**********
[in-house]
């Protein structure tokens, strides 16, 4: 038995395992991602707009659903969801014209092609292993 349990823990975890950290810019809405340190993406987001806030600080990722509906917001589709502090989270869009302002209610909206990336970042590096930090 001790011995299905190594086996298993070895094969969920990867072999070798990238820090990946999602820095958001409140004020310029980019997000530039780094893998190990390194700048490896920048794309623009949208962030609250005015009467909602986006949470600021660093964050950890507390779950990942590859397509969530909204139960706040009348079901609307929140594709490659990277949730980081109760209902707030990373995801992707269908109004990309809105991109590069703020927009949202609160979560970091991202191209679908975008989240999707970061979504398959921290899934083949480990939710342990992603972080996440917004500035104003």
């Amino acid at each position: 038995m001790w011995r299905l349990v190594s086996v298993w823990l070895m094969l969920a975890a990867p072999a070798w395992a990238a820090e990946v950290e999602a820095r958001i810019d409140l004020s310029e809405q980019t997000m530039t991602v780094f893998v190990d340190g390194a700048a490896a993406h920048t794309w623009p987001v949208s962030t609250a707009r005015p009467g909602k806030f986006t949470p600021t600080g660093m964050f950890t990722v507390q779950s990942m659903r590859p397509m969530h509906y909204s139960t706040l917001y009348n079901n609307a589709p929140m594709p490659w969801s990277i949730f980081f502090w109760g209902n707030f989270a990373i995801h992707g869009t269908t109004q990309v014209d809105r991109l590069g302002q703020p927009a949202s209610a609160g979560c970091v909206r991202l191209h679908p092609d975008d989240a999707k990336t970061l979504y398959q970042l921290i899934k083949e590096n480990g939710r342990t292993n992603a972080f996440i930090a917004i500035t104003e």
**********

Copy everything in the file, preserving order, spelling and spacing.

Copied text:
[in-house]
């Protein structure tokens, strides 16, 4: 038995395992991602707009659903969801014209092609292993 349990823990975890950290810019809405340190993406987001806030600080990722509906917001589709502090989270869009302002209610909206990336970042590096930090 001790011995299905190594086996298993070895094969969920990867072999070798990238820090990946999602820095958001409140004020310029980019997000530039780094893998190990390194700048490896920048794309623009949208962030609250005015009467909602986006949470600021660093964050950890507390779950990942590859397509969530909204139960706040009348079901609307929140594709490659990277949730980081109760209902707030990373995801992707269908109004990309809105991109590069703020927009949202609160979560970091991202191209679908975008989240999707970061979504398959921290899934083949480990939710342990992603972080996440917004500035104003």
């Amino acid at each position: 038995m001790w011995r299905l349990v190594s086996v298993w823990l070895m094969l969920a975890a990867p072999a070798w395992a990238a820090e990946v950290e999602a820095r958001i810019d409140l004020s310029e809405q980019t997000m530039t991602v780094f893998v190990d340190g390194a700048a490896a993406h920048t794309w623009p987001v949208s962030t609250a707009r005015p009467g909602k806030f986006t949470p600021t600080g660093m964050f950890t990722v507390q779950s990942m659903r590859p397509m969530h509906y909204s139960t706040l917001y009348n079901n609307a589709p929140m594709p490659w969801s990277i949730f980081f502090w109760g209902n707030f989270a990373i995801h992707g869009t269908t109004q990309v014209d809105r991109l590069g302002q703020p927009a949202s209610a609160g979560c970091v909206r991202l191209h679908p092609d975008d989240a999707k990336t970061l979504y398959q970042l921290i899934k083949e590096n480990g939710r342990t292993n992603a972080f996440i930090a917004i500035t104003e």